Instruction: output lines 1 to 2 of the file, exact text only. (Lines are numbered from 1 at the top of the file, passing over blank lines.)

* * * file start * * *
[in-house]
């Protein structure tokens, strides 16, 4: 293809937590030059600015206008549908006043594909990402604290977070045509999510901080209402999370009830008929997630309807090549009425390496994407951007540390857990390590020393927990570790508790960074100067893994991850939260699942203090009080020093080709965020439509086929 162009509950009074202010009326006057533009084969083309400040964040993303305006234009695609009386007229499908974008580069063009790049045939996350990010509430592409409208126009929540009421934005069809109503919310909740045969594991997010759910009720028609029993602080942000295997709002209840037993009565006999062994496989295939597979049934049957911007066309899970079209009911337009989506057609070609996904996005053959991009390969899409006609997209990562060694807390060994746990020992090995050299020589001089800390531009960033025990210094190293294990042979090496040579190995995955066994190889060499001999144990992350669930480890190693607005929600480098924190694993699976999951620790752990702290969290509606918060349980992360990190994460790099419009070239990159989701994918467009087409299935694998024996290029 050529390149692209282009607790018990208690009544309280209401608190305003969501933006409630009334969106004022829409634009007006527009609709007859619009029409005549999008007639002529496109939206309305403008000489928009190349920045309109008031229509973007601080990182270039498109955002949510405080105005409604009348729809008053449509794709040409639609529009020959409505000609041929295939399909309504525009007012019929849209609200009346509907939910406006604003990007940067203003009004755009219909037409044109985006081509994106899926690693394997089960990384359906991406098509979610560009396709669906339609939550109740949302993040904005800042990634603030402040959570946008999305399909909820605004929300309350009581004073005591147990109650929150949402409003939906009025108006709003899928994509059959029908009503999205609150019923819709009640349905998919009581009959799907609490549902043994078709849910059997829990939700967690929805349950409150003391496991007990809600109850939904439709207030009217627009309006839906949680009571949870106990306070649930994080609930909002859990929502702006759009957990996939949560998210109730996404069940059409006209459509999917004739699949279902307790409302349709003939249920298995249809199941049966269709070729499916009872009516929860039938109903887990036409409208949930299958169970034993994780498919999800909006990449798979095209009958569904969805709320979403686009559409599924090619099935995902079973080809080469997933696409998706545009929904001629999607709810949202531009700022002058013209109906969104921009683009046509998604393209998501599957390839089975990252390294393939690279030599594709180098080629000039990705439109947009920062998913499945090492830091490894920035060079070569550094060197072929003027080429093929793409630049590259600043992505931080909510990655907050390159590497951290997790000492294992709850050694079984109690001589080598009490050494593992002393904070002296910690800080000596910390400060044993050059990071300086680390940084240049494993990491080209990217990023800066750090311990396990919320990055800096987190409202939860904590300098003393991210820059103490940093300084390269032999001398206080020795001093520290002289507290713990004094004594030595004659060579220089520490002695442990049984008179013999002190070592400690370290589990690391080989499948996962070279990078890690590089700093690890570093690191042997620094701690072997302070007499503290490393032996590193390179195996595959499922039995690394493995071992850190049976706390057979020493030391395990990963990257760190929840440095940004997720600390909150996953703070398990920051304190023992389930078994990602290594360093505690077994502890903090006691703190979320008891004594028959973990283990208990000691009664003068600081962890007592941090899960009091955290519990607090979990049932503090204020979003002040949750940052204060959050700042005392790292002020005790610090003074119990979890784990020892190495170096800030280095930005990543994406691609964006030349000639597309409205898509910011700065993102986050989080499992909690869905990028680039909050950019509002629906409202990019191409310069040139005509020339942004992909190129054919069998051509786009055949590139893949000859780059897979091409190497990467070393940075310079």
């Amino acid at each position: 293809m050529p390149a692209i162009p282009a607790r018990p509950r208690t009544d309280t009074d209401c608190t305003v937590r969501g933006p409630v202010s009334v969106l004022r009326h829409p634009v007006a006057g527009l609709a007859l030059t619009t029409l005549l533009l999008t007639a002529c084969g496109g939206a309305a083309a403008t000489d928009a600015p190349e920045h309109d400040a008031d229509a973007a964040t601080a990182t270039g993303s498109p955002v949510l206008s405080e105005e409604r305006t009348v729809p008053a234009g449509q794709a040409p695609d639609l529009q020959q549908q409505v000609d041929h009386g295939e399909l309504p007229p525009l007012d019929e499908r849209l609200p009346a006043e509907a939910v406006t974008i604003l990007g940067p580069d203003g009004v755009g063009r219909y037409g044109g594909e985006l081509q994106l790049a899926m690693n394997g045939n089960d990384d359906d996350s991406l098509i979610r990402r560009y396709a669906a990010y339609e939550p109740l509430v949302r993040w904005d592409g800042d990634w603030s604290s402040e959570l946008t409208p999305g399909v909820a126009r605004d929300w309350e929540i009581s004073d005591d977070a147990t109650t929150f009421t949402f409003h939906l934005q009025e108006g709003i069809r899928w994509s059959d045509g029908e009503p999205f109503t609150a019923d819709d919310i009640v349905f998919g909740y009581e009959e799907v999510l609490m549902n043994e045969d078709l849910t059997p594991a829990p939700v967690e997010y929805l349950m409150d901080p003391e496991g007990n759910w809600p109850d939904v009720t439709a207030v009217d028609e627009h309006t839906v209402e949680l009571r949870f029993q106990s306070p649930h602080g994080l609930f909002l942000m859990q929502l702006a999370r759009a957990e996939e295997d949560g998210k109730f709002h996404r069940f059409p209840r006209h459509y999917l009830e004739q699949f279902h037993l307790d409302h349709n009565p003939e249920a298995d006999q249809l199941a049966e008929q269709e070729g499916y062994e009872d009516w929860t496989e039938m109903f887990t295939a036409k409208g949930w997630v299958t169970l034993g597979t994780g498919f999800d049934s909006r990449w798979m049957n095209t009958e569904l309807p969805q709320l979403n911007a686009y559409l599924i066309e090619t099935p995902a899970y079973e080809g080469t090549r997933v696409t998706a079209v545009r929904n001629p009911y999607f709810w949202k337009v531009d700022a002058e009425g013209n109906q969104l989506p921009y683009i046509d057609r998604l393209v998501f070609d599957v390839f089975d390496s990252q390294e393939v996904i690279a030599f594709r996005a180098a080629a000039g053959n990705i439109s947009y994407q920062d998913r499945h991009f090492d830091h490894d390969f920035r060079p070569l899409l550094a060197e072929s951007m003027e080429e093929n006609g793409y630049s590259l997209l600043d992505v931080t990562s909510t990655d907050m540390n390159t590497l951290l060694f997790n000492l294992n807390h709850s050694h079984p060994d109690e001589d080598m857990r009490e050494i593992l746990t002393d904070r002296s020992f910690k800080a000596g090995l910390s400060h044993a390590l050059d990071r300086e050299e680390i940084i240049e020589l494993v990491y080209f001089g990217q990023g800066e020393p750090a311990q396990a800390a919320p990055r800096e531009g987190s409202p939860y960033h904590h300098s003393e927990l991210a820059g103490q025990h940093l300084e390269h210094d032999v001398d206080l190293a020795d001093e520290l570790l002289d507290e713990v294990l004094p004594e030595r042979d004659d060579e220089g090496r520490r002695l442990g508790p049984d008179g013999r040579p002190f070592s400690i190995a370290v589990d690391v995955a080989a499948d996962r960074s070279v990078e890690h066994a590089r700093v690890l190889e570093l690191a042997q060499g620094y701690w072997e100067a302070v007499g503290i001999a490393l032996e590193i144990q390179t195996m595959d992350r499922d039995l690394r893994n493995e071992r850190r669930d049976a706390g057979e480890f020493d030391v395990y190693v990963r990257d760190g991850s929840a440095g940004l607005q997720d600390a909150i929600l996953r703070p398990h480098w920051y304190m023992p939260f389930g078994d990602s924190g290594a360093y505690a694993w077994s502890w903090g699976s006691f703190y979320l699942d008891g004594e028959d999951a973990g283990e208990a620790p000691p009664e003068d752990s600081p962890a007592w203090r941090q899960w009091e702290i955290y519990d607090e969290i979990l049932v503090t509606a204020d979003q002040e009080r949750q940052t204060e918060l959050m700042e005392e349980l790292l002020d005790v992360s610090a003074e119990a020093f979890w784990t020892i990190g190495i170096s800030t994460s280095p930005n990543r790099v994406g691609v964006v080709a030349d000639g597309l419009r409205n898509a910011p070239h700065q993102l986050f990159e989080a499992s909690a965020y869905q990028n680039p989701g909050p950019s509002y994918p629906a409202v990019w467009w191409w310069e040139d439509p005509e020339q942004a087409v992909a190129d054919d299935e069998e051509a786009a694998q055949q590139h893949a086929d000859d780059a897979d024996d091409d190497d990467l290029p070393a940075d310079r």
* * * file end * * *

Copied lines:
[in-house]
């Protein structure tokens, strides 16, 4: 293809937590030059600015206008549908006043594909990402604290977070045509999510901080209402999370009830008929997630309807090549009425390496994407951007540390857990390590020393927990570790508790960074100067893994991850939260699942203090009080020093080709965020439509086929 162009509950009074202010009326006057533009084969083309400040964040993303305006234009695609009386007229499908974008580069063009790049045939996350990010509430592409409208126009929540009421934005069809109503919310909740045969594991997010759910009720028609029993602080942000295997709002209840037993009565006999062994496989295939597979049934049957911007066309899970079209009911337009989506057609070609996904996005053959991009390969899409006609997209990562060694807390060994746990020992090995050299020589001089800390531009960033025990210094190293294990042979090496040579190995995955066994190889060499001999144990992350669930480890190693607005929600480098924190694993699976999951620790752990702290969290509606918060349980992360990190994460790099419009070239990159989701994918467009087409299935694998024996290029 050529390149692209282009607790018990208690009544309280209401608190305003969501933006409630009334969106004022829409634009007006527009609709007859619009029409005549999008007639002529496109939206309305403008000489928009190349920045309109008031229509973007601080990182270039498109955002949510405080105005409604009348729809008053449509794709040409639609529009020959409505000609041929295939399909309504525009007012019929849209609200009346509907939910406006604003990007940067203003009004755009219909037409044109985006081509994106899926690693394997089960990384359906991406098509979610560009396709669906339609939550109740949302993040904005800042990634603030402040959570946008999305399909909820605004929300309350009581004073005591147990109650929150949402409003939906009025108006709003899928994509059959029908009503999205609150019923819709009640349905998919009581009959799907609490549902043994078709849910059997829990939700967690929805349950409150003391496991007990809600109850939904439709207030009217627009309006839906949680009571949870106990306070649930994080609930909002859990929502702006759009957990996939949560998210109730996404069940059409006209459509999917004739699949279902307790409302349709003939249920298995249809199941049966269709070729499916009872009516929860039938109903887990036409409208949930299958169970034993994780498919999800909006990449798979095209009958569904969805709320979403686009559409599924090619099935995902079973080809080469997933696409998706545009929904001629999607709810949202531009700022002058013209109906969104921009683009046509998604393209998501599957390839089975990252390294393939690279030599594709180098080629000039990705439109947009920062998913499945090492830091490894920035060079070569550094060197072929003027080429093929793409630049590259600043992505931080909510990655907050390159590497951290997790000492294992709850050694079984109690001589080598009490050494593992002393904070002296910690800080000596910390400060044993050059990071300086680390940084240049494993990491080209990217990023800066750090311990396990919320990055800096987190409202939860904590300098003393991210820059103490940093300084390269032999001398206080020795001093520290002289507290713990004094004594030595004659060579220089520490002695442990049984008179013999002190070592400690370290589990690391080989499948996962070279990078890690590089700093690890570093690191042997620094701690072997302070007499503290490393032996590193390179195996595959499922039995690394493995071992850190049976706390057979020493030391395990990963990257760190929840440095940004997720600390909150996953703070398990920051304190023992389930078994990602290594360093505690077994502890903090006691703190979320008891004594028959973990283990208990000691009664003068600081962890007592941090899960009091955290519990607090979990049932503090204020979003002040949750940052204060959050700042005392790292002020005790610090003074119990979890784990020892190495170096800030280095930005990543994406691609964006030349000639597309409205898509910011700065993102986050989080499992909690869905990028680039909050950019509002629906409202990019191409310069040139005509020339942004992909190129054919069998051509786009055949590139893949000859780059897979091409190497990467070393940075310079």